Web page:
Children at White House Primary School left their mark on the history of Hailsham when they named the units at Care UK’s latest care home and buried a time capsule there.
Pupils took part in a competition to name the units at Bowes House, the town’s newest nursing home, set to be opened in May. Care UK also invited the school to put together a time capsule which they buried at the site of the new home in Battle Road.
Head Teacher Heather Baldwin said: "I was very impressed at how carefully the children had thought about what would no longer be in use in 50 years’ time. We put in a book and pencil, as the children decided everyone would use tablet computers in future, information about various events that had occurred at White House Primary School, an autograph book with everyone's signature including finger prints of reception children, a mobile phone, and a picture of the view from our playground.”
This is the second time capsule adventure at the home. During work on the site, a 1960s time capsule was uncovered and the children from the school became time detectives.
The capsule contained a copy of the Financial Times dated 10th September 1964, with the headline ‘British Satellite Launch on the Way’, a copy of the Sussex Express and County Herald, with news of a barbeque event at Pevensey Beach, a trip for older people to Littlehampton provided by the Cross in Hand Choral Society and lots of local weddings.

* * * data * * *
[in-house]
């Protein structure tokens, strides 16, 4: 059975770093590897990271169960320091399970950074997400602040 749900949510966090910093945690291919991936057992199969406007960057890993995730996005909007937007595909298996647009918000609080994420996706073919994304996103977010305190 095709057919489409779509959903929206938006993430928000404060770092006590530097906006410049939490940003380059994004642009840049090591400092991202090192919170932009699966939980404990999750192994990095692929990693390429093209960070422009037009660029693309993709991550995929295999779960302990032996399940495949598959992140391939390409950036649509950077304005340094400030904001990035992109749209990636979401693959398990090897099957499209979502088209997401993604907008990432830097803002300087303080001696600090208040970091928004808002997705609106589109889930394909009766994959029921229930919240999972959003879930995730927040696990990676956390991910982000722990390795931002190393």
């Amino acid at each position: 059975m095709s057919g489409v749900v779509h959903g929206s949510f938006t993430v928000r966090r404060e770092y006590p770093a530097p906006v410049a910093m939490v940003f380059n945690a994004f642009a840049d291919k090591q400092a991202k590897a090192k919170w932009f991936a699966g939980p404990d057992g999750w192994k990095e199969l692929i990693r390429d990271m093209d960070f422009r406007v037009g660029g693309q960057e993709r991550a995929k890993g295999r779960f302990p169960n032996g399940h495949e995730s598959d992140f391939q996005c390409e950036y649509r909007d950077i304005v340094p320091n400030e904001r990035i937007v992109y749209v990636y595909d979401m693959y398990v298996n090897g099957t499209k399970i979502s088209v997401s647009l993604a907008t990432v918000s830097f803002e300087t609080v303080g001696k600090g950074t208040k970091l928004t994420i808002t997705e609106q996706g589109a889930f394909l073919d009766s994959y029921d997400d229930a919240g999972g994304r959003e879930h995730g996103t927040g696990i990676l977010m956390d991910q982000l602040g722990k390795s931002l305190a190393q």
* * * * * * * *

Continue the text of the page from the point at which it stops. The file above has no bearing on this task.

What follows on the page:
The home’s name, Bowes House, was also chosen after the time capsule was unearthed and a piece of headed paper containing the name was discovered inside.
Bowes House will offer personalised nursing, residential and respite care for older people, with specialist support for those living with Alzheimer’s or other forms of dementia.
The winning names chosen by the youngsters were: ‘Aylsham Lodge’, in recognition of Hailsham’s former name, chosen by Dale Jenner, ‘Weald Lodge’, chosen by Stephanie Hill in reference to the district Hailsham is in. ‘Meadow View’, chosen by Rosie Rimmer to reference that there used to be a meadow opposite the site of the home and ‘Barley’, in recognition of the region’s agricultural history, chosen by Tori Cruden.